Submitted by ariq_trainer_vuejs in vue (edited )

I recently started working with Vue.js, and so far it has been one of the most enjoyable frameworks to learn. It’s very easy to set up and you can build something simple very quickly. I have had a so much fun with it recently, and felt the need to write this post and share some of the reasons I think people should give it a try!


Adding Vue to an existing web project is relatively simple. You can start coding very quickly without having to know anything about JSX, ES2015, or build systems to get started. As long as you are familiar with HTML and JavaScript, you can read their guide and build something basic within a day, which is a big advantage in a fast-paced development team where you may have to pick up something quickly.


With Vue, you can write an app very quickly and run it straight from the browser, or you can build a complex application using ES6, JSX, components, routing, bundling etc if you want to.

It can handle the many different ways in which you might want to use it. It is also flexible enough that it accommodates for different ways of writing your code, for example, you can write a template in HTML, or in Javascript, or you can use JSX.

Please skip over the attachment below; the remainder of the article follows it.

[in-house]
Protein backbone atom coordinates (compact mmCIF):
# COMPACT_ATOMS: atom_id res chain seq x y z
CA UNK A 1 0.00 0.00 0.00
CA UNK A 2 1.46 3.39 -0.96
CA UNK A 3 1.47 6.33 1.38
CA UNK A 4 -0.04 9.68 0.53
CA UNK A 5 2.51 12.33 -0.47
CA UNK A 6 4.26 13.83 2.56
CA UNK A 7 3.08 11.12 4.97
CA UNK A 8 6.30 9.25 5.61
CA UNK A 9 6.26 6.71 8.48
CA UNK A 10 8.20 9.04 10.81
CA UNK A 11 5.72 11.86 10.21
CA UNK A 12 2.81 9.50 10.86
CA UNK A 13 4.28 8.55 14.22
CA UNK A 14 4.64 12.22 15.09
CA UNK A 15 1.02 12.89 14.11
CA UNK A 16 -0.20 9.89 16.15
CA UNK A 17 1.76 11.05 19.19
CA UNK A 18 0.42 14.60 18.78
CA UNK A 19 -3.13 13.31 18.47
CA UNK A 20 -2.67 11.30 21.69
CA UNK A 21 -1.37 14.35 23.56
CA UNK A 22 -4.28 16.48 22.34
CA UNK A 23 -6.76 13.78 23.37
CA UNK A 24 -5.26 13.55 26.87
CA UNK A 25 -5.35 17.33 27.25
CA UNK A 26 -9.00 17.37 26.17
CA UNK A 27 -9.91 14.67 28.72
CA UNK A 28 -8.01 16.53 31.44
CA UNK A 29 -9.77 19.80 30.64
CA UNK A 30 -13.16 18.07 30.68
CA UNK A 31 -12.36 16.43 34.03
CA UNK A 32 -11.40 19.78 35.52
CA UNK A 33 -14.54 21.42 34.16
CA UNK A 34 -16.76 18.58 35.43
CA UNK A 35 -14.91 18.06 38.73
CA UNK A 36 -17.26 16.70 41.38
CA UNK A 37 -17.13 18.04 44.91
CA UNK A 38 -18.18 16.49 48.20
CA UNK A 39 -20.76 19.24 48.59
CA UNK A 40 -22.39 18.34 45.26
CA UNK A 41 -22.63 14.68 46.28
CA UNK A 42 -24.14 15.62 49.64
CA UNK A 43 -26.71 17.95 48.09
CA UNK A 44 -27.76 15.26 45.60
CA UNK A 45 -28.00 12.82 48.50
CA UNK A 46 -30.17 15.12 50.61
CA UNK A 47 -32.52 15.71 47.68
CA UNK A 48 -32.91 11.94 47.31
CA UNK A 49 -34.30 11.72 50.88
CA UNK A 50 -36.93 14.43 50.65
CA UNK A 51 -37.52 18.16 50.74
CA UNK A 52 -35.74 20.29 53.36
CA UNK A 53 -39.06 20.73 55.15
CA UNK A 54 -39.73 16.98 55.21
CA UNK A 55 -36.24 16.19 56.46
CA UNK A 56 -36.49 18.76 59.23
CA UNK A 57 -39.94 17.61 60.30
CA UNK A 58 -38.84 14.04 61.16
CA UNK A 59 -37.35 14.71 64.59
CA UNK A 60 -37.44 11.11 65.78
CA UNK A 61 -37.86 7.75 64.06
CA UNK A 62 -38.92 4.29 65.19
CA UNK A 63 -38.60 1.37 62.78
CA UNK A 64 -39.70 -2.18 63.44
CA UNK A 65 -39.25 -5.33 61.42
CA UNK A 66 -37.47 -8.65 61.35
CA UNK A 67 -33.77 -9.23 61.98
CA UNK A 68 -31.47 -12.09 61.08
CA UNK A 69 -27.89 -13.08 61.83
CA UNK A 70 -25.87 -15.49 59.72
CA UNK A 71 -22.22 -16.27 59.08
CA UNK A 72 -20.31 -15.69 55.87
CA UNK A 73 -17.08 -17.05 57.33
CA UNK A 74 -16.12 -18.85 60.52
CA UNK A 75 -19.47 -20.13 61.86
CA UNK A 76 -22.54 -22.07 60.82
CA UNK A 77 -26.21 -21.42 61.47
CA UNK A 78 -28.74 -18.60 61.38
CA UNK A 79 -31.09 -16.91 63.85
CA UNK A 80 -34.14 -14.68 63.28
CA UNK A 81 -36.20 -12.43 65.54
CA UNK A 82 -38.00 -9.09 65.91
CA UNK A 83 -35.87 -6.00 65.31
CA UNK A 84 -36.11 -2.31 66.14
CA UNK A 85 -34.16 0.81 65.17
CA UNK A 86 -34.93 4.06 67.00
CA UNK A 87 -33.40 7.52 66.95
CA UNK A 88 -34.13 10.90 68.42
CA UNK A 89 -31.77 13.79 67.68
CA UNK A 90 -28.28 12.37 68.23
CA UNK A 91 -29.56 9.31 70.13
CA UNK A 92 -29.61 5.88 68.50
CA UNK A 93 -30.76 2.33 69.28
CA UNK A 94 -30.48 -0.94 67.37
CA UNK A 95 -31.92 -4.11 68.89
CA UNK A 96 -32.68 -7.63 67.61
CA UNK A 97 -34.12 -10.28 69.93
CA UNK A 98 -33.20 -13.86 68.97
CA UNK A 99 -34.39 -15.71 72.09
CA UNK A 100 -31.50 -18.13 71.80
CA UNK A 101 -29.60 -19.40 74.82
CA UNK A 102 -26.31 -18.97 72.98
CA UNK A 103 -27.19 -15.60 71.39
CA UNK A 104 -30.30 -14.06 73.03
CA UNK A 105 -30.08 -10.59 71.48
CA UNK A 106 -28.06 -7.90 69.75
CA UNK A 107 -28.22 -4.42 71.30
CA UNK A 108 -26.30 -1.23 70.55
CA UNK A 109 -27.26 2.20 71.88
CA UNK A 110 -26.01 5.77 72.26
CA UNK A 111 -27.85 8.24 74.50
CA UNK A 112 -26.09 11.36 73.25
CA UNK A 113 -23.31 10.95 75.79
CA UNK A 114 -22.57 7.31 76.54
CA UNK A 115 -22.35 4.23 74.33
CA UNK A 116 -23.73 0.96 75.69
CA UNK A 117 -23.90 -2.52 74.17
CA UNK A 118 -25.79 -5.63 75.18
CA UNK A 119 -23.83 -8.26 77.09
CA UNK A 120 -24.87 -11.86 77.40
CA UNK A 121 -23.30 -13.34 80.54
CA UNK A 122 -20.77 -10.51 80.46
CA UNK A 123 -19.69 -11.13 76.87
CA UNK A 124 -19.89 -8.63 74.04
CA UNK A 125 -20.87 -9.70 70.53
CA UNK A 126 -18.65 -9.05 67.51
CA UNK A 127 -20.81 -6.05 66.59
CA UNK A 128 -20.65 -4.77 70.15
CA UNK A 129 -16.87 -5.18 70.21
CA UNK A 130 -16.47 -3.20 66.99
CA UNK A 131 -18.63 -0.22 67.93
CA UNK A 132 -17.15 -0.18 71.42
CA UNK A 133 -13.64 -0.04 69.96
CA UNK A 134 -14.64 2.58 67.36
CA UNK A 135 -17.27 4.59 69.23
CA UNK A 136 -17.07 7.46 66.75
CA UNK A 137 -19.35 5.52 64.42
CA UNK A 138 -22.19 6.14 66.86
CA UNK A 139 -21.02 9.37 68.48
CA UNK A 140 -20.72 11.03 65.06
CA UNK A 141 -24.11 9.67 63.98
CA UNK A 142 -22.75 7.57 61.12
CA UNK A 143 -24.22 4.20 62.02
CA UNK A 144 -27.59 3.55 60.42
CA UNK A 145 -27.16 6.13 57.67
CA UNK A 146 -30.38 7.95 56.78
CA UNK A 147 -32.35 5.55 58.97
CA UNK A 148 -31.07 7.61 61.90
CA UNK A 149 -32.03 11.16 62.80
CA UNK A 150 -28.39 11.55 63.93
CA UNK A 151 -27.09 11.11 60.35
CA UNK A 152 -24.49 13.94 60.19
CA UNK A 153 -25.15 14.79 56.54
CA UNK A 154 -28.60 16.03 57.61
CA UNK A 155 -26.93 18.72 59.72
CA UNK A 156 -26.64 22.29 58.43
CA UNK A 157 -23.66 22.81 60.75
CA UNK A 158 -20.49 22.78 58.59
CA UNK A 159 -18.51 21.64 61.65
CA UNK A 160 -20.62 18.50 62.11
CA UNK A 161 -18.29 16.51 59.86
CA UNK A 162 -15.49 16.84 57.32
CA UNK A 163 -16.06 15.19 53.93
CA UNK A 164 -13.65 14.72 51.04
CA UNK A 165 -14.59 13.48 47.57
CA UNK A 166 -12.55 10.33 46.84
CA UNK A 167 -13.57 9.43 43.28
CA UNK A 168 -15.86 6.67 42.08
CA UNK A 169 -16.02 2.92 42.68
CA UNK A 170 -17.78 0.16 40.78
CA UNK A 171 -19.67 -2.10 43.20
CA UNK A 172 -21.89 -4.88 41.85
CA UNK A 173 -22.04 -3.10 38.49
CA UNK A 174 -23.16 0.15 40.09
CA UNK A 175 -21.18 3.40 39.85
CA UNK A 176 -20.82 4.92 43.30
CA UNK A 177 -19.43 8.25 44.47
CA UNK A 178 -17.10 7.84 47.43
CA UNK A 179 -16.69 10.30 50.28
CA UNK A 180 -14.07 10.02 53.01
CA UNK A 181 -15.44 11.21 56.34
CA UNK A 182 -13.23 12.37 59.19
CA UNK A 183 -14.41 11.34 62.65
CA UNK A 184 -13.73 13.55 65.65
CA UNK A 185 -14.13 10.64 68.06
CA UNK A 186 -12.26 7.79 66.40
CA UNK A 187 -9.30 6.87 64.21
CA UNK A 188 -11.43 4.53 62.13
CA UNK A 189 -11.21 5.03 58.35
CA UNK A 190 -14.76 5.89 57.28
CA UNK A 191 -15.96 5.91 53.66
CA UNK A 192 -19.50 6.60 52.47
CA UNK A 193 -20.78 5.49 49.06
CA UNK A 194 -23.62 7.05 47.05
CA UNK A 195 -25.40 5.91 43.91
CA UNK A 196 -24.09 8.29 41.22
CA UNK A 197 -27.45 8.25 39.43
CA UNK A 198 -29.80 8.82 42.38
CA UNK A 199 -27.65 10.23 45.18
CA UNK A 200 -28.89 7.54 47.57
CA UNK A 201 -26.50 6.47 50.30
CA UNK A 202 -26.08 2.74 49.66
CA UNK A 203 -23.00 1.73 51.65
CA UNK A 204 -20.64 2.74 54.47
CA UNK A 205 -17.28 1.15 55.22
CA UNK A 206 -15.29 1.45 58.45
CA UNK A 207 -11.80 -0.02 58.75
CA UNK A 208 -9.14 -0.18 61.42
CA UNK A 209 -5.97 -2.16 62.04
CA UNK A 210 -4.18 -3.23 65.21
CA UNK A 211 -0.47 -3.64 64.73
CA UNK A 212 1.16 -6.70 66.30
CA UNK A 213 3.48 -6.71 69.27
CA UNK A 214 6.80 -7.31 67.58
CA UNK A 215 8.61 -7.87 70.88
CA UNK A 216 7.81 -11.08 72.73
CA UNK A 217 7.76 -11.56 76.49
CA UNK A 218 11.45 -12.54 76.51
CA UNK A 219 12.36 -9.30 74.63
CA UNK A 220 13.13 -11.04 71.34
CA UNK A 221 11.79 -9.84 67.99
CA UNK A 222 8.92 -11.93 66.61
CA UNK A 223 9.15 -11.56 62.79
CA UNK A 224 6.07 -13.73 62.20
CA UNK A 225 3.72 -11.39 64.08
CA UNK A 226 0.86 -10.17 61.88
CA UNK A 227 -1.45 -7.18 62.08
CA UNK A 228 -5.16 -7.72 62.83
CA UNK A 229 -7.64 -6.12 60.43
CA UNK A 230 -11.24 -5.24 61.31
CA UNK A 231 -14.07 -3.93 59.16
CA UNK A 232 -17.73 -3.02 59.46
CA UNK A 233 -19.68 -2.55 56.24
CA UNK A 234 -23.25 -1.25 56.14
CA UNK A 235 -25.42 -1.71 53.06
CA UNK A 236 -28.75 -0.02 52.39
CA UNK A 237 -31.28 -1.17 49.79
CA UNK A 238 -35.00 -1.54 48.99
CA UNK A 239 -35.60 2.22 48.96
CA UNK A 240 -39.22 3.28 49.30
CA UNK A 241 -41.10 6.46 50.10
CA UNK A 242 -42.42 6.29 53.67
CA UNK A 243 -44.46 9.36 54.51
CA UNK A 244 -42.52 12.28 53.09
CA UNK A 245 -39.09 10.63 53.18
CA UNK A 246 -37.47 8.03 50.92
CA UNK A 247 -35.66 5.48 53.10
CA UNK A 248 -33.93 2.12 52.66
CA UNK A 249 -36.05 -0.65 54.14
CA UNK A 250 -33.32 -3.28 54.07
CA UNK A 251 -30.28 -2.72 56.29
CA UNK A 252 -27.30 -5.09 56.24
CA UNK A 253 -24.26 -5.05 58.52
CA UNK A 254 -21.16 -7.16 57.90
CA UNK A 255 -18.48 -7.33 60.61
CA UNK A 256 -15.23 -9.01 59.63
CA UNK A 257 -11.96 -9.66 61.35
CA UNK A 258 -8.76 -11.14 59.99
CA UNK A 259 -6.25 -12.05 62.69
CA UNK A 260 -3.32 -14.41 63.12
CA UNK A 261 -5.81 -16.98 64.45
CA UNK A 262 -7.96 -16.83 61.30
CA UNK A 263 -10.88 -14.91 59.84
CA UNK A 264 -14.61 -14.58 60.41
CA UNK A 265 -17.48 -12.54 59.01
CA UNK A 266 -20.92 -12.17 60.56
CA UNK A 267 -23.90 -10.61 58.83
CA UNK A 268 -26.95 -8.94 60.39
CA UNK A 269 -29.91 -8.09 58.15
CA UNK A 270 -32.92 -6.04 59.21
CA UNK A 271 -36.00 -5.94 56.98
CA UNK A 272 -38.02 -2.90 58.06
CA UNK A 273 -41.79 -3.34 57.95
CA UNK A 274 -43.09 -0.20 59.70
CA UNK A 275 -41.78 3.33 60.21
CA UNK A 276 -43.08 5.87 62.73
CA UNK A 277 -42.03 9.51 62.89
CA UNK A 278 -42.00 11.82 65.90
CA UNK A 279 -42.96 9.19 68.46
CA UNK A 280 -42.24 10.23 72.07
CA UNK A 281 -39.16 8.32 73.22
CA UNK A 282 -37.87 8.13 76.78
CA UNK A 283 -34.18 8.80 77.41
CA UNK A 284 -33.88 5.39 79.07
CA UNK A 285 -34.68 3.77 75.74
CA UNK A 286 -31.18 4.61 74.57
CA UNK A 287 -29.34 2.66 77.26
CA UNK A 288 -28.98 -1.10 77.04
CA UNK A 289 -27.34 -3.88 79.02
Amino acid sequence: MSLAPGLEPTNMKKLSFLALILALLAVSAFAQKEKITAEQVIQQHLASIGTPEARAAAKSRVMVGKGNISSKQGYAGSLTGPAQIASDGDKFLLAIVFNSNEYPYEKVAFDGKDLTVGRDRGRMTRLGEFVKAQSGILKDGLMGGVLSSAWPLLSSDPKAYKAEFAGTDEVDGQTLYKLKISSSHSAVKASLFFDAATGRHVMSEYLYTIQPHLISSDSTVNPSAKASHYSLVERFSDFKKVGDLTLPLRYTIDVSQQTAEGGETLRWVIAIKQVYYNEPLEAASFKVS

It gives you the freedom to structure your application in a way that suits you, there is no ‘right’ way.

Comprehensive documentation

The Vue documentation is very detailed, easy to understand, and includes various code examples. It also has a good, growing community of developers that can offer help when needed.

Can be used for simple and complex applications

For larger, more complex applications you can use Vuex for state management and routing. A key difference between using Vuex and using Redux/Flux with React for example, is that Vue’s companion libraries are officially supported and kept up to date with the core library. Redux and Flux came from the React community and is not tied to React.

Transition effects

During the transition process, Vue adds and removes classes on components/elements. It has 6 different classes which you can then customise in Sass to handle timing, and the start/ end styles of the transition.

Vue transition diagram from Vue.js documentation

It is fun!

I have personally had so much fun learning to use Vue. Coding can be frustrating at times, but with Vue whenever I learn how to do something new it is exciting. They have made learning a JavaScript framework incredibly enjoyable and rewarding.

Summary (TL;DR)

In summary, here are some of the advantages of using Vue.js:

  • It is a stable progressive framework
  • Easy to learn and understand
  • Simple and flexible
  • Uses MVVM architecture
  • Comprehensive documentation available
  • Focus on organisation / project architecture
  • Can be used for simple and complex applications
  • State management is simple and intuitive
  • Provides a number of ways to use transition effects
  • It is a lightweight framework in comparison to React or Angular (around 20-30kb in size)
  • It is fun!

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